Question

# - Historically, governments might want to reduce interest rates on consols and would then convert them...

- Historically, governments might want to reduce interest rates on consols and would then convert them into new consols with the lower interest rate. If the original consol had a coupon of \$25 with an interest rate of 4%, and it was converted into a new consol with the same coupon of \$25 and an interest rate of 3.5%, how would the price of the consol change?

-In a March, 2020, Moody’s Analytics Report, chief economist Mark Zandi reported that credit spreads in the bond market have sharply widened. This is a signal of

• positive investor expectations for the future.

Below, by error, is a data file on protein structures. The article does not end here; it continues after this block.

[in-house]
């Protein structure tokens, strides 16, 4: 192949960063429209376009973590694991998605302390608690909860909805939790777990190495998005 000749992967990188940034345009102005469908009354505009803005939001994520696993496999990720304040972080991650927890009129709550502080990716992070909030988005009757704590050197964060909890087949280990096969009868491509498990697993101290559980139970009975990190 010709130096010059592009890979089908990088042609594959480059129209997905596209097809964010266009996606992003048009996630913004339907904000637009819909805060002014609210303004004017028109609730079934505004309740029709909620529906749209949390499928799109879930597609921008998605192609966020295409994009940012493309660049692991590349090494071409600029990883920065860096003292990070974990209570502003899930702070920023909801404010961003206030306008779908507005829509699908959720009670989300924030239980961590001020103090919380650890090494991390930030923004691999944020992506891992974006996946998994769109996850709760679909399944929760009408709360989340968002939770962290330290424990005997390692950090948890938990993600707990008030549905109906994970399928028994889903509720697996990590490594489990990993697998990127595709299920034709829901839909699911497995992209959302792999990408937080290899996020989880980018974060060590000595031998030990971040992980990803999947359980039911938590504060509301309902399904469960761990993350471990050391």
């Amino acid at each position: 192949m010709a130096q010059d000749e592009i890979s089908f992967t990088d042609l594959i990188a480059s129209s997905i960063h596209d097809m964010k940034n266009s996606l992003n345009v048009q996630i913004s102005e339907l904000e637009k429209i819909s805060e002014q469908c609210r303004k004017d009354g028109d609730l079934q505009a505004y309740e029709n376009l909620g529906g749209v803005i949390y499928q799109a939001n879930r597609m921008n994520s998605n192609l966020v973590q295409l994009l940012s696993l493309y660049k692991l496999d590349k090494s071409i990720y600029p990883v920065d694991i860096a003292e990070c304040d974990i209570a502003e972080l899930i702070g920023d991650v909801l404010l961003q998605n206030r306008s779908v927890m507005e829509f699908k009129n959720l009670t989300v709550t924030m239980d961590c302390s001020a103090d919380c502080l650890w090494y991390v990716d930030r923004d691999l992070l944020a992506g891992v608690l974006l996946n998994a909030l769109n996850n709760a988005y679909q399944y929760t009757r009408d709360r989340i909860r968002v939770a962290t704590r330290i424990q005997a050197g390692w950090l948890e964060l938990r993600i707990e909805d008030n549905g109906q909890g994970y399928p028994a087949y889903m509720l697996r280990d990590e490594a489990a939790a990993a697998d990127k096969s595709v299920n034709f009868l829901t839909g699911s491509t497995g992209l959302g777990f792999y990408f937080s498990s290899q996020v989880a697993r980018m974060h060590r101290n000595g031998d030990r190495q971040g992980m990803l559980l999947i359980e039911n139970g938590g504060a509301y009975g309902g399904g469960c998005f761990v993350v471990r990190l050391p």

• heightened investor angst.
• decreasing rates for speculative-grade commercial paper
• future ratings upgrades for speculative bonds.

Value of a Consol = C/r

C = Coupon payments

r = market interest rate

the original consol had a coupon of \$25 with an rate of interest 4%

so value of consol is = C / r

= 25 / 0.04

= \$625

a new consol with the same coupon of \$25 and an interest rate of 3.5%.

so value of consol is = C / r

= 25 / 0.035

= \$714.28

the price of the consol change is \$625 to \$714.28

If the credit spread tightened, assuming the benchmark US Treasury bond YTM didn't change, the worth of the bond increased, because the corporate bond's YTM would have decreased. On the opposite hand, if the credit spread widened, all else equal, the company bond's YTM increased and therefore the bond price fell.

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